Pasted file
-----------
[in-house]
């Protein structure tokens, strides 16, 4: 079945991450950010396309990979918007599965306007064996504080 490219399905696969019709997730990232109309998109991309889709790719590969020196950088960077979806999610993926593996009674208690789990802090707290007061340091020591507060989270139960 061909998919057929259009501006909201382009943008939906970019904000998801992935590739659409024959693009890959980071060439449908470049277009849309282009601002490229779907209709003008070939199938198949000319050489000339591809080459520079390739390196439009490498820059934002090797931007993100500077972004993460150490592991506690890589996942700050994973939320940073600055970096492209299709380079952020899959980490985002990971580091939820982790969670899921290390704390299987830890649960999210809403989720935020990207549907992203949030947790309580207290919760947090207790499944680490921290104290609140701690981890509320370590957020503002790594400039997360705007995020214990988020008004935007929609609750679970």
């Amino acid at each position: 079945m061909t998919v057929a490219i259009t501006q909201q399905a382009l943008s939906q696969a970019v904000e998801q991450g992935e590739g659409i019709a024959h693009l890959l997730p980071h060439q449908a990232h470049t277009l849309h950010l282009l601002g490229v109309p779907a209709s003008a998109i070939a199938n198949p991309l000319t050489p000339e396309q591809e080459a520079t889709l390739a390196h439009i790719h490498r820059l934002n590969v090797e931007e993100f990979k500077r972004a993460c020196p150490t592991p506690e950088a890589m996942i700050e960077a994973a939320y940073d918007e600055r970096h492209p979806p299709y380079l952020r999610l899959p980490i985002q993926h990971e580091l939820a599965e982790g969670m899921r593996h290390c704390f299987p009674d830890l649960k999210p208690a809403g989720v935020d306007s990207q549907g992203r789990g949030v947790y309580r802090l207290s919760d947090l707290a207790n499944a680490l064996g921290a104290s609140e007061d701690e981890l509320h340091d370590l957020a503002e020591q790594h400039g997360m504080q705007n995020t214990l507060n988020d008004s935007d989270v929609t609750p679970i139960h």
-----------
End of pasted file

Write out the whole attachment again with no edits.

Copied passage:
[in-house]
């Protein structure tokens, strides 16, 4: 079945991450950010396309990979918007599965306007064996504080 490219399905696969019709997730990232109309998109991309889709790719590969020196950088960077979806999610993926593996009674208690789990802090707290007061340091020591507060989270139960 061909998919057929259009501006909201382009943008939906970019904000998801992935590739659409024959693009890959980071060439449908470049277009849309282009601002490229779907209709003008070939199938198949000319050489000339591809080459520079390739390196439009490498820059934002090797931007993100500077972004993460150490592991506690890589996942700050994973939320940073600055970096492209299709380079952020899959980490985002990971580091939820982790969670899921290390704390299987830890649960999210809403989720935020990207549907992203949030947790309580207290919760947090207790499944680490921290104290609140701690981890509320370590957020503002790594400039997360705007995020214990988020008004935007929609609750679970």
């Amino acid at each position: 079945m061909t998919v057929a490219i259009t501006q909201q399905a382009l943008s939906q696969a970019v904000e998801q991450g992935e590739g659409i019709a024959h693009l890959l997730p980071h060439q449908a990232h470049t277009l849309h950010l282009l601002g490229v109309p779907a209709s003008a998109i070939a199938n198949p991309l000319t050489p000339e396309q591809e080459a520079t889709l390739a390196h439009i790719h490498r820059l934002n590969v090797e931007e993100f990979k500077r972004a993460c020196p150490t592991p506690e950088a890589m996942i700050e960077a994973a939320y940073d918007e600055r970096h492209p979806p299709y380079l952020r999610l899959p980490i985002q993926h990971e580091l939820a599965e982790g969670m899921r593996h290390c704390f299987p009674d830890l649960k999210p208690a809403g989720v935020d306007s990207q549907g992203r789990g949030v947790y309580r802090l207290s919760d947090l707290a207790n499944a680490l064996g921290a104290s609140e007061d701690e981890l509320h340091d370590l957020a503002e020591q790594h400039g997360m504080q705007n995020t214990l507060n988020d008004s935007d989270v929609t609750p679970i139960h």